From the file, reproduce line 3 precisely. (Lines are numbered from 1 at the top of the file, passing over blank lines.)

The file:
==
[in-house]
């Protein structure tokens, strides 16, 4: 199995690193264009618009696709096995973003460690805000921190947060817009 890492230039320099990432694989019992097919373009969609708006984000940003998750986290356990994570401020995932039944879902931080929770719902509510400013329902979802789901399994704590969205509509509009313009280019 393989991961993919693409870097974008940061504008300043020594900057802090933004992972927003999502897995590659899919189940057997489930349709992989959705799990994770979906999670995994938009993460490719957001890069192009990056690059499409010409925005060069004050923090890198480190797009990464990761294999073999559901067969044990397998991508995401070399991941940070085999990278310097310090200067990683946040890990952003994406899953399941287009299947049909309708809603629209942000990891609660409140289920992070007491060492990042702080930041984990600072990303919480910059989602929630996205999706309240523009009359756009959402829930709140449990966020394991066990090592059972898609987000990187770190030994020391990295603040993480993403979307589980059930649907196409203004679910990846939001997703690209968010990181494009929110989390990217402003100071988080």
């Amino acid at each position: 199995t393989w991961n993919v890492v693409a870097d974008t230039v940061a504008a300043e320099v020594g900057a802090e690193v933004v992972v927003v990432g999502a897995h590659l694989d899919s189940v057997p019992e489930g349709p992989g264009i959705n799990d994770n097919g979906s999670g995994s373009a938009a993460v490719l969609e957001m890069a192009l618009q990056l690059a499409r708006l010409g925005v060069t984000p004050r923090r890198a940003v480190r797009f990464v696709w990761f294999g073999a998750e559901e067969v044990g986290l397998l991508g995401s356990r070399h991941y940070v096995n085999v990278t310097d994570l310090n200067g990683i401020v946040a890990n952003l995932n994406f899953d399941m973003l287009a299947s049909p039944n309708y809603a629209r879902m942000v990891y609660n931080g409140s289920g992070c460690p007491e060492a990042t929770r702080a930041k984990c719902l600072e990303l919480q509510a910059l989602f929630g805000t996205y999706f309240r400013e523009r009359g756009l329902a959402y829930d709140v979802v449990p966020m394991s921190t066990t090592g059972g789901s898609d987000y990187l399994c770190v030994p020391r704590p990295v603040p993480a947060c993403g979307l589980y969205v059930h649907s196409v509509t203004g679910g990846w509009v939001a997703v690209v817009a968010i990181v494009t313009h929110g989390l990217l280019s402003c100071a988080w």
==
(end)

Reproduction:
């Amino acid at each position: 199995t393989w991961n993919v890492v693409a870097d974008t230039v940061a504008a300043e320099v020594g900057a802090e690193v933004v992972v927003v990432g999502a897995h590659l694989d899919s189940v057997p019992e489930g349709p992989g264009i959705n799990d994770n097919g979906s999670g995994s373009a938009a993460v490719l969609e957001m890069a192009l618009q990056l690059a499409r708006l010409g925005v060069t984000p004050r923090r890198a940003v480190r797009f990464v696709w990761f294999g073999a998750e559901e067969v044990g986290l397998l991508g995401s356990r070399h991941y940070v096995n085999v990278t310097d994570l310090n200067g990683i401020v946040a890990n952003l995932n994406f899953d399941m973003l287009a299947s049909p039944n309708y809603a629209r879902m942000v990891y609660n931080g409140s289920g992070c460690p007491e060492a990042t929770r702080a930041k984990c719902l600072e990303l919480q509510a910059l989602f929630g805000t996205y999706f309240r400013e523009r009359g756009l329902a959402y829930d709140v979802v449990p966020m394991s921190t066990t090592g059972g789901s898609d987000y990187l399994c770190v030994p020391r704590p990295v603040p993480a947060c993403g979307l589980y969205v059930h649907s196409v509509t203004g679910g990846w509009v939001a997703v690209v817009a968010i990181v494009t313009h929110g989390l990217l280019s402003c100071a988080w």